This resource includes guidance on composing for oboe. BCMG oboist Melinda Maxwell talks on video about composing for oboe: the range, traditional and extended techniques and composing idiomatically for the instrument. Also included is guidance on notating extended techniques. To navigate click on the headings on the Activity Panel.
The suggested extended technique notations below are only suggestions. Please feel free to invent your own or just write in the part what you would like the musician to do. All the note heads we have used can be found in the Sibelius software.
The musician uses the throat or tongue to create a fast vibrating sound like a buzz or ‘flutter’.
The musician plays intervals smaller than a semitone such as quarter tones (4 divisions of a tone) and even smaller by using different fingerings or embouchure (mouth).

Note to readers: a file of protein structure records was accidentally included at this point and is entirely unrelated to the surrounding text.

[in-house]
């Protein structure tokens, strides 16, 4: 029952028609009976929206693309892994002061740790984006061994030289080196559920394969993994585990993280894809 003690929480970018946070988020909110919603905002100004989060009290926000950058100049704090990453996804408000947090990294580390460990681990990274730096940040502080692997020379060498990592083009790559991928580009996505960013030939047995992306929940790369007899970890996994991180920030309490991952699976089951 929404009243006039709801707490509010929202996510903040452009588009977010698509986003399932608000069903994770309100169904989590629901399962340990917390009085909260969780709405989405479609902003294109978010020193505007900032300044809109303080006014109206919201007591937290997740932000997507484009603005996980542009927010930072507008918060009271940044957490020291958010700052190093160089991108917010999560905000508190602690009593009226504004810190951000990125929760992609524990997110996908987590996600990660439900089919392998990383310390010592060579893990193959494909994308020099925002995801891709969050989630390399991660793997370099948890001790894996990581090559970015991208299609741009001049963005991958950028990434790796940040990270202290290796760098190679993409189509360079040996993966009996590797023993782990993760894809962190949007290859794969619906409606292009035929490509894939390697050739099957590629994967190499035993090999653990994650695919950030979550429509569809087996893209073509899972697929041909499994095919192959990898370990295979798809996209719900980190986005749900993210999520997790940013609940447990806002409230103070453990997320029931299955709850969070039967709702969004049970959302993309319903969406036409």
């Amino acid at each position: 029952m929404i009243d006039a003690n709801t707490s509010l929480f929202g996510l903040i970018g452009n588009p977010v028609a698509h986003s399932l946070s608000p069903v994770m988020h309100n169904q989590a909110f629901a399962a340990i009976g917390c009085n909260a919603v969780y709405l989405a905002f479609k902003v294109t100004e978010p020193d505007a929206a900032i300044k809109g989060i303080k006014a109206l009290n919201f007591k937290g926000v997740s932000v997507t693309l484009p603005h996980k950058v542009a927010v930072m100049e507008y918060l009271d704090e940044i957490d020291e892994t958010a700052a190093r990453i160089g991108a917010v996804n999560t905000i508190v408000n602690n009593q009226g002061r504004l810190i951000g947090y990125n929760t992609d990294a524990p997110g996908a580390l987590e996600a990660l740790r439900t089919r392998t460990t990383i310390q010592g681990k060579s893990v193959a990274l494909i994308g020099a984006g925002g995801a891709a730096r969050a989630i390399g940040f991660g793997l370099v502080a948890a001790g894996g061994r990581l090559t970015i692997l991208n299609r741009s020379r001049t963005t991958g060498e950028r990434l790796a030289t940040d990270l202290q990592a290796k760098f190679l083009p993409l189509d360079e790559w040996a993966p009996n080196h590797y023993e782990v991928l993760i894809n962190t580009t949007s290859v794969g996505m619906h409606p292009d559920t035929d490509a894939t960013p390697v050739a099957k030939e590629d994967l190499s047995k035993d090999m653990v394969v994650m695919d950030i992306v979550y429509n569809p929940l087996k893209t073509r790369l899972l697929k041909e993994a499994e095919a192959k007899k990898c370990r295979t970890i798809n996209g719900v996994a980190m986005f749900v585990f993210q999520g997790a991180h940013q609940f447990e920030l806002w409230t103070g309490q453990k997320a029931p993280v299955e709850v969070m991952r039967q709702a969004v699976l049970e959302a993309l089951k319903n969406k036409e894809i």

This is simply the the noise of the keys. On the oboe these are unpitched. Only to be used sparingly in quiet passages.
A bending of pitch between between two notes either up or down. For the oboe, a glissando is only possible for intervals up to a third.
This is movement within a pitch that enlivens it and is used to create expression. It can be very wide and obvious or very small and gentle.
Write con vib above stave
The musician blows down the oboe without the reed to make an airy/windy sound.
The musician plays the instrument without making pitched note. Creates a breathy, windy sound.
Give a verbal or written instruction
The musician alternates playing the same note with two different fingerings. This produces a fluttering effect on the same note through changes of tone colour and slight pitch changes.
The musician uses just the reed. The range of pitches that can be played depends on the player and will be approximate.
To listen to the following tracks you need to have Spotify open on your computer.